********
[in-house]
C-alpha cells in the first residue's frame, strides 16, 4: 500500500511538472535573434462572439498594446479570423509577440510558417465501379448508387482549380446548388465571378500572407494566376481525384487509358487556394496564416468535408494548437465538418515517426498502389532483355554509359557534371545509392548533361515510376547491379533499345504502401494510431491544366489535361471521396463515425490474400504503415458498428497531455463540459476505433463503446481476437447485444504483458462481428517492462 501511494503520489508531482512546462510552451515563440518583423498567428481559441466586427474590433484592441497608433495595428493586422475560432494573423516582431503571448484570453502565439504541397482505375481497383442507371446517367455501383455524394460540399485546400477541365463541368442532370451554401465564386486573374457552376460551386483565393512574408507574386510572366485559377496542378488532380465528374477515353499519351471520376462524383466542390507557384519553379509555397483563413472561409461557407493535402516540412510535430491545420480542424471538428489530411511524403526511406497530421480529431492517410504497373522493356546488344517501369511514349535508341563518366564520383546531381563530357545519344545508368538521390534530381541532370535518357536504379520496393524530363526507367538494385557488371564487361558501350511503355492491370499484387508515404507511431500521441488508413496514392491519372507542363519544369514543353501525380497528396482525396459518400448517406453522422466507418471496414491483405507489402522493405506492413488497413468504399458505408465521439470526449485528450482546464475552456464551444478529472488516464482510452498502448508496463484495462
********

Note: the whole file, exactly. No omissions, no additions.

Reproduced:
[in-house]
C-alpha cells in the first residue's frame, strides 16, 4: 500500500511538472535573434462572439498594446479570423509577440510558417465501379448508387482549380446548388465571378500572407494566376481525384487509358487556394496564416468535408494548437465538418515517426498502389532483355554509359557534371545509392548533361515510376547491379533499345504502401494510431491544366489535361471521396463515425490474400504503415458498428497531455463540459476505433463503446481476437447485444504483458462481428517492462 501511494503520489508531482512546462510552451515563440518583423498567428481559441466586427474590433484592441497608433495595428493586422475560432494573423516582431503571448484570453502565439504541397482505375481497383442507371446517367455501383455524394460540399485546400477541365463541368442532370451554401465564386486573374457552376460551386483565393512574408507574386510572366485559377496542378488532380465528374477515353499519351471520376462524383466542390507557384519553379509555397483563413472561409461557407493535402516540412510535430491545420480542424471538428489530411511524403526511406497530421480529431492517410504497373522493356546488344517501369511514349535508341563518366564520383546531381563530357545519344545508368538521390534530381541532370535518357536504379520496393524530363526507367538494385557488371564487361558501350511503355492491370499484387508515404507511431500521441488508413496514392491519372507542363519544369514543353501525380497528396482525396459518400448517406453522422466507418471496414491483405507489402522493405506492413488497413468504399458505408465521439470526449485528450482546464475552456464551444478529472488516464482510452498502448508496463484495462